The Brooklyn-based DJ embraces the delirium of the holiday in this 12-song playlist for Document
This year, Harrison Patrick Smith—better known as The Dare—urges you to embrace the sardonic spirit of Halloween with a freakish playlist fit for a psychological thriller. And if there’s anyone to romanticize the feeling of spiraling into your own inner savagery, it’s the Brooklyn-based DJ, whose latest single “Girls” has been heralded as an anthem for the revival of New York’s early-2000s music and fashion scenes. With its hedonic lyrics and unabashed, throbbing base, “Girls” is a form of capsulized, confessional nostalgia that’s easy to swallow.
In celebration of the more mordant, rated-R side of Halloween, The Dare’s musical recommendations will make you feel like Megan Fox in Jennifer’s Body, or maybe even Isabelle Adjani in Possession. The songs seize and jolt like a hysteric episode, and I wouldn’t be surprised to catch him playing them for a frenzied crowd during his regular Thursday night DJ sets at Home Sweet Home, located in Downtown Manhattan. The playlist has everything from synth-punk to electropop, beginning with “Frankie Teardrop” by Suicide—a nervy, modulating track punctuated with reverberating shrieks and screams in between its muddied, trance-like lyrics. It’s an edgy compilation of songs that embodies the essence of Halloween—which is to say, pure, unadulterated lunacy.
“Frankie Teardrop” by Suicide
“Doesn’t get freakier than this. Nearly 11 minutes of pulsing drum machines and looping organs create a feeling of razor-sharp anxiety. Alan Vega’s haunting stories of murder and suicide—combined with his visceral screams of desperation—express an intensity of feeling rarely achieved in pop music.”
“Hit” by Section 25
“Famously sampled in Kanye’s ‘FML,’ it’s a dissonant, post-punk classic that aims to convince the listener to ‘forget all their cares.’ This sounds like a fairly chilled-out proposition, until you hear the actual song.”
“Don, Aman” by Slint
“Could be renamed ‘The Downsides of Being a Wallflower.’ An extremely raw and dark document of alienation and loneliness at a party. The gremlins who annotate Genius lyrics interpret the ending of the song as optimistic, but to me, it implies the opposite: a disturbing break with reality.”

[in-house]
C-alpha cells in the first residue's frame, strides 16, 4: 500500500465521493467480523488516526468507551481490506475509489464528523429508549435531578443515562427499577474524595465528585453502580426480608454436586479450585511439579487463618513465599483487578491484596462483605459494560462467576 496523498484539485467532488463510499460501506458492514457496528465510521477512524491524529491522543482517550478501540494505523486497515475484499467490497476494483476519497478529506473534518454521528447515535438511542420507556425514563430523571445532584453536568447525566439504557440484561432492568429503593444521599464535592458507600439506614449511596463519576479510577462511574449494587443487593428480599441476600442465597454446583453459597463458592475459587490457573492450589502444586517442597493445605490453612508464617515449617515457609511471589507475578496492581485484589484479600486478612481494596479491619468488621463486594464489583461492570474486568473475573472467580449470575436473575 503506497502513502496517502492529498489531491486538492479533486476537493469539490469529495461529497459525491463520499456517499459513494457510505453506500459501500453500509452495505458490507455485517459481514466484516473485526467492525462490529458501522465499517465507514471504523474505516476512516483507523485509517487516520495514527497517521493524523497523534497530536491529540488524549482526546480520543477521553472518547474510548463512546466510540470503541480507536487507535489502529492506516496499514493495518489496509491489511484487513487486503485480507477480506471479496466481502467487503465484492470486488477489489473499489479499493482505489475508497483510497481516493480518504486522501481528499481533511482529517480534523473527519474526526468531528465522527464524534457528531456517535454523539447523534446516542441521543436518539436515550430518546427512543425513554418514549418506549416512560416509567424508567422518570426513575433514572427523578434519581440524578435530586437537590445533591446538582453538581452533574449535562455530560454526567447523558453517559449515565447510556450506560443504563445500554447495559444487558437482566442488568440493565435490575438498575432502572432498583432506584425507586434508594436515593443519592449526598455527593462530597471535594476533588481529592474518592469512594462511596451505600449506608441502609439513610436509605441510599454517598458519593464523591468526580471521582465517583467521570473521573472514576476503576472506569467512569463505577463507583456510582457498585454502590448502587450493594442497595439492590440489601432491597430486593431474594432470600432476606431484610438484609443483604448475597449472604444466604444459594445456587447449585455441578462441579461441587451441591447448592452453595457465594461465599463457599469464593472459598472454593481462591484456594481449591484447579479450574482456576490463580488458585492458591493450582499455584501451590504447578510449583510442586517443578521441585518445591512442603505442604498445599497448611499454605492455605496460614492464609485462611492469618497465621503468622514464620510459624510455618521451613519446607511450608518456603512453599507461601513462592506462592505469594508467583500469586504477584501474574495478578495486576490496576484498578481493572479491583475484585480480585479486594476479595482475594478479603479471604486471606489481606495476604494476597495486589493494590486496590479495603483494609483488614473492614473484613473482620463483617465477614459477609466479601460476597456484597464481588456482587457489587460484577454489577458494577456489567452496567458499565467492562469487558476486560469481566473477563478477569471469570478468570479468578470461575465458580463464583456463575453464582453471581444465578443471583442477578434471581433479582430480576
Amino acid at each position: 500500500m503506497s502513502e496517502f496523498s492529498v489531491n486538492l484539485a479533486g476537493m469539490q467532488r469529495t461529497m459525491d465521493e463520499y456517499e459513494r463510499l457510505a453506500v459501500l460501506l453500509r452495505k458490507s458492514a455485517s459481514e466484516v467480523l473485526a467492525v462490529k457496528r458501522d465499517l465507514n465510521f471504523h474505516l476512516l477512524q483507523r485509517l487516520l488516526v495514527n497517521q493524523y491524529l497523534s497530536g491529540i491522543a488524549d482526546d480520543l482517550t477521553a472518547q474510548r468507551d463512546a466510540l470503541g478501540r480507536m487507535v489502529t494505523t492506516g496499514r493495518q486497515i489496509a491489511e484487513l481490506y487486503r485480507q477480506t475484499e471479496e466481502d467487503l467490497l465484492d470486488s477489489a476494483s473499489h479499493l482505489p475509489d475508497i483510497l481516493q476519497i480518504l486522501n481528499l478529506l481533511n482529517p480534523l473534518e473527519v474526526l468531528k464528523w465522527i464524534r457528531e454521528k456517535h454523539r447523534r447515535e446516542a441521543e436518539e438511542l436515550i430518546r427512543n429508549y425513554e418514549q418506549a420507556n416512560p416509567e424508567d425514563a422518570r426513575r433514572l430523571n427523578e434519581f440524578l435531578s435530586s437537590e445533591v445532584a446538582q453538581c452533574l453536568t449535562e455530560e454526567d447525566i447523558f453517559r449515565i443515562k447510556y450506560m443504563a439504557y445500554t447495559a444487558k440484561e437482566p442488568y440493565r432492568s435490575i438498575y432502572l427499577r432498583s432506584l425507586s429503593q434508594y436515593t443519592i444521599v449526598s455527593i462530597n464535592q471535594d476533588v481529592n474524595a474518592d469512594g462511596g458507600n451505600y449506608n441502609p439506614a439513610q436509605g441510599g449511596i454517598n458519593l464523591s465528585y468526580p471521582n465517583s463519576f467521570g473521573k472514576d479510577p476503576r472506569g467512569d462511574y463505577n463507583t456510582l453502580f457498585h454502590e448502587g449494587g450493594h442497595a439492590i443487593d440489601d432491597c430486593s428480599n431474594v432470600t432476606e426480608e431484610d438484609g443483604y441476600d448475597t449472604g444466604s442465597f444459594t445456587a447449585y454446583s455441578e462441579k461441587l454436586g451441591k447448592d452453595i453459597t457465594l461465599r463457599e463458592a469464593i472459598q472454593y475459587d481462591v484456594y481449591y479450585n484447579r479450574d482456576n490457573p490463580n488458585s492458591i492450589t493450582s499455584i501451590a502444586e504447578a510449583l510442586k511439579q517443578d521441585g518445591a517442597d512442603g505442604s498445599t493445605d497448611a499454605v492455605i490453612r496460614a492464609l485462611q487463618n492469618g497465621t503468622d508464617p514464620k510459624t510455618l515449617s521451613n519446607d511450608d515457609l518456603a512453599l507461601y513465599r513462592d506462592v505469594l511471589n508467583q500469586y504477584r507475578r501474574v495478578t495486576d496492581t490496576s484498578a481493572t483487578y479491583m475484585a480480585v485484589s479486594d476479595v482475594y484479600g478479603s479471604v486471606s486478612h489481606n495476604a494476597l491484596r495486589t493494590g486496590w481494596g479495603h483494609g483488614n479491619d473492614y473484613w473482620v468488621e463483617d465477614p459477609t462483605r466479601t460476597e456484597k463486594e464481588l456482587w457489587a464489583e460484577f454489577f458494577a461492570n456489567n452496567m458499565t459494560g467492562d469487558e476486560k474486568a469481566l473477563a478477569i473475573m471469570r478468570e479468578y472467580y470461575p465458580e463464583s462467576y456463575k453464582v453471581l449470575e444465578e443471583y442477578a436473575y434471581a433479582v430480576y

“Stay Out Here” by The Knife
“Another 11-minute freakfest. Olof Dreijer’s synths bend and lurch like a turning stomach, and Karen Elisabeth Dreijer’s vocals warn, ‘Stay out here, it is happening.’ Danceable, but probably only to the 1% of the population who’s like me.”
“Persuasion” by Throbbing Gristle
“Pretty much any song with the word ‘panties’ in it is guaranteed to be freaky in my book. Especially if they specify, ‘Soiled panties, white panties, school panties.’ The processing on the backing vocals is especially horrid, turning screams and moans into metallic, gruesome sounds.”
“Die You Fuck” by Brainbombs
“Ironically one of the more upbeat and fun songs on this playlist, “Die You Fuck” is as if a Swedish guy stabbed someone to death, learned two chords on guitar, and then wrote a song about it. The repetition of chords is freaky as fuck, and it goes on for three minutes longer than any sane person would let it.”
“State Trooper” by Bruce Springsteen
“Obviously, Frankie Teardrop also had an impact on our all-American hero, and it inspired one of Bruce’s most tortured road songs.
“The Gift” by The Velvet Underground
“ I was so freaked out by this song that I decided to write a sequel to it in college. (That song will never come out.) In a way, the original is a big red herring—a bluesy and noisy instrumental with John Cale that ends with a twist: the violent and accidental murder of the protagonist.”
“Past Majesty” by Demdike Stare
“Groaning, blown-out synths. Repetitive and mid-tempo drums. Slightly off-kilter bass rhythms. You think it’s climaxed, and then it gets more distorted. Not a song for your coffee shop playlists.”
“Platformalism” by Matmos
“Samples the Netflix sound, and then punishes you with a sickening torrent of buzzwords, Twitter concepts, and nihilistic sentiments. ‘We met on Tinder / We died soon after / A poison dinner / No more laughter / I quit smoking / I quit vaping / I quit everything.’”
“The Pure and the Damned” by Oneohtrix Point Never, Iggy Pop
“Hits hard in the context of the film (the Safdies’ Good Time), but even harder on its own. Iggy’s hopeful and melodic verse morphs into a bleak monologue: ‘Every day I think about untwisting and untangling these strings I’m in / And to lead a pure life / I look ahead at a clear sky / Ain’t gonna get there / But it’s a nice dream, it’s a nice dream.’”
“Poptones” by Public Image Ltd.
“The film Angst (1983) could’ve been based on these lyrics: ‘Standing naked in the back of the woods / The cassette played poptones / I can’t forget the impression you made / You left a hole in the back of my head.’ It impresses upon you how real death is, and how unreal pop music is. Freaky!”